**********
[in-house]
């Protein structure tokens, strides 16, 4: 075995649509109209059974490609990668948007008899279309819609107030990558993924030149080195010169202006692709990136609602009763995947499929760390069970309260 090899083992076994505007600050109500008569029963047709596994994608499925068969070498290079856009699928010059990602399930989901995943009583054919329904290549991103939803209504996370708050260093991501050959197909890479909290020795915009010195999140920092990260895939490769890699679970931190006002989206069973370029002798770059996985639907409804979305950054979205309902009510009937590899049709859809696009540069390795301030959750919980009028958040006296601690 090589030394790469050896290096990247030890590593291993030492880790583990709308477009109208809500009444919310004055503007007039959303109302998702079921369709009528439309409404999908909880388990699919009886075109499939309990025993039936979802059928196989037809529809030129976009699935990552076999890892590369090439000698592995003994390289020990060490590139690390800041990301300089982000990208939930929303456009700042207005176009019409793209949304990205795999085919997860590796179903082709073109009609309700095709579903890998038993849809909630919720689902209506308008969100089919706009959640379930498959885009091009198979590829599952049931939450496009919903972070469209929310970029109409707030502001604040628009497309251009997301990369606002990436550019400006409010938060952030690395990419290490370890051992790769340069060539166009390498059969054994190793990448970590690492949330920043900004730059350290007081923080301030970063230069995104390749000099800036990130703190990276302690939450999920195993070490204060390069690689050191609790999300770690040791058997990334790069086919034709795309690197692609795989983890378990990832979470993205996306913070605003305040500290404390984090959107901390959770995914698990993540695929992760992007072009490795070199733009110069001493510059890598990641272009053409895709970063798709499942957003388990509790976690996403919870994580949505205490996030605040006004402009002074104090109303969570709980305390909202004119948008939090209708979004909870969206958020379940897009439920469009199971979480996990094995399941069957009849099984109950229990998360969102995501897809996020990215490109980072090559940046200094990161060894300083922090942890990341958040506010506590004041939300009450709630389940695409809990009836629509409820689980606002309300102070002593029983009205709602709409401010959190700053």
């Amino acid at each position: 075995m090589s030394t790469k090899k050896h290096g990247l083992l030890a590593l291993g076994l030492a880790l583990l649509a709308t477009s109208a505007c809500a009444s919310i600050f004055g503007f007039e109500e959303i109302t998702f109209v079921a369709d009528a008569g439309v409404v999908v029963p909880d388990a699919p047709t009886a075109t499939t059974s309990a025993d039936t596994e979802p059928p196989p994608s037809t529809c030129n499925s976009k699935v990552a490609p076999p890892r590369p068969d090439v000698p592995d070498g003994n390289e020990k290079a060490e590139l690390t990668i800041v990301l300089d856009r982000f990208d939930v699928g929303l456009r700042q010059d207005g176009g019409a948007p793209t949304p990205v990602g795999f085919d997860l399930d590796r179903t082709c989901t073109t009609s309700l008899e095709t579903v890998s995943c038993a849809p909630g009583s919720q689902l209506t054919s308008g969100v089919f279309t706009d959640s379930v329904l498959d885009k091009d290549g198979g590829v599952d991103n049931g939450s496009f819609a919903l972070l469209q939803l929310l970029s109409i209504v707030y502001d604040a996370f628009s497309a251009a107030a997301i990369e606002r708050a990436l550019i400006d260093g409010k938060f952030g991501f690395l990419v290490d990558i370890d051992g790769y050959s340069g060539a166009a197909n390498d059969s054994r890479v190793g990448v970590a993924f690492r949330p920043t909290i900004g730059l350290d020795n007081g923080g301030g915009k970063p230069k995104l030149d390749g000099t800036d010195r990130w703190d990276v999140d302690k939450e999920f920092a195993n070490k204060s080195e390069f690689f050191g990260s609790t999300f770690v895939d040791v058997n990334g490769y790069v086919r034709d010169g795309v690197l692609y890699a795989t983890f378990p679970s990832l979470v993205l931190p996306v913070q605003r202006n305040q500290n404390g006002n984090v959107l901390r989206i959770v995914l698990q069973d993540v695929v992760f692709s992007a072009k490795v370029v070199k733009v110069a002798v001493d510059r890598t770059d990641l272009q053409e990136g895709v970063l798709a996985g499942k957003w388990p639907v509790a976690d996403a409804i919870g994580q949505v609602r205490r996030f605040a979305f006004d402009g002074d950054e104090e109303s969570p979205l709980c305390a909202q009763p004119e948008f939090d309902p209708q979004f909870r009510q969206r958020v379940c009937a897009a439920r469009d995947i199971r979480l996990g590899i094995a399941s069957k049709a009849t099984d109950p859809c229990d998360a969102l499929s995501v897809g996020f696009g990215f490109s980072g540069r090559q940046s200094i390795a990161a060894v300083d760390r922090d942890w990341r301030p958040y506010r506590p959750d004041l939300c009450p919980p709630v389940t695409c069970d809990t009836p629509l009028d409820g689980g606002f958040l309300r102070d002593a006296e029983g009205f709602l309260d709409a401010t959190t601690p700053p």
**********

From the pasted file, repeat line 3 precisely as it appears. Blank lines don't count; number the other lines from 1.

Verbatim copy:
């Amino acid at each position: 075995m090589s030394t790469k090899k050896h290096g990247l083992l030890a590593l291993g076994l030492a880790l583990l649509a709308t477009s109208a505007c809500a009444s919310i600050f004055g503007f007039e109500e959303i109302t998702f109209v079921a369709d009528a008569g439309v409404v999908v029963p909880d388990a699919p047709t009886a075109t499939t059974s309990a025993d039936t596994e979802p059928p196989p994608s037809t529809c030129n499925s976009k699935v990552a490609p076999p890892r590369p068969d090439v000698p592995d070498g003994n390289e020990k290079a060490e590139l690390t990668i800041v990301l300089d856009r982000f990208d939930v699928g929303l456009r700042q010059d207005g176009g019409a948007p793209t949304p990205v990602g795999f085919d997860l399930d590796r179903t082709c989901t073109t009609s309700l008899e095709t579903v890998s995943c038993a849809p909630g009583s919720q689902l209506t054919s308008g969100v089919f279309t706009d959640s379930v329904l498959d885009k091009d290549g198979g590829v599952d991103n049931g939450s496009f819609a919903l972070l469209q939803l929310l970029s109409i209504v707030y502001d604040a996370f628009s497309a251009a107030a997301i990369e606002r708050a990436l550019i400006d260093g409010k938060f952030g991501f690395l990419v290490d990558i370890d051992g790769y050959s340069g060539a166009a197909n390498d059969s054994r890479v190793g990448v970590a993924f690492r949330p920043t909290i900004g730059l350290d020795n007081g923080g301030g915009k970063p230069k995104l030149d390749g000099t800036d010195r990130w703190d990276v999140d302690k939450e999920f920092a195993n070490k204060s080195e390069f690689f050191g990260s609790t999300f770690v895939d040791v058997n990334g490769y790069v086919r034709d010169g795309v690197l692609y890699a795989t983890f378990p679970s990832l979470v993205l931190p996306v913070q605003r202006n305040q500290n404390g006002n984090v959107l901390r989206i959770v995914l698990q069973d993540v695929v992760f692709s992007a072009k490795v370029v070199k733009v110069a002798v001493d510059r890598t770059d990641l272009q053409e990136g895709v970063l798709a996985g499942k957003w388990p639907v509790a976690d996403a409804i919870g994580q949505v609602r205490r996030f605040a979305f006004d402009g002074d950054e104090e109303s969570p979205l709980c305390a909202q009763p004119e948008f939090d309902p209708q979004f909870r009510q969206r958020v379940c009937a897009a439920r469009d995947i199971r979480l996990g590899i094995a399941s069957k049709a009849t099984d109950p859809c229990d998360a969102l499929s995501v897809g996020f696009g990215f490109s980072g540069r090559q940046s200094i390795a990161a060894v300083d760390r922090d942890w990341r301030p958040y506010r506590p959750d004041l939300c009450p919980p709630v389940t695409c069970d809990t009836p629509l009028d409820g689980g606002f958040l309300r102070d002593a006296e029983g009205f709602l309260d709409a401010t959190t601690p700053p």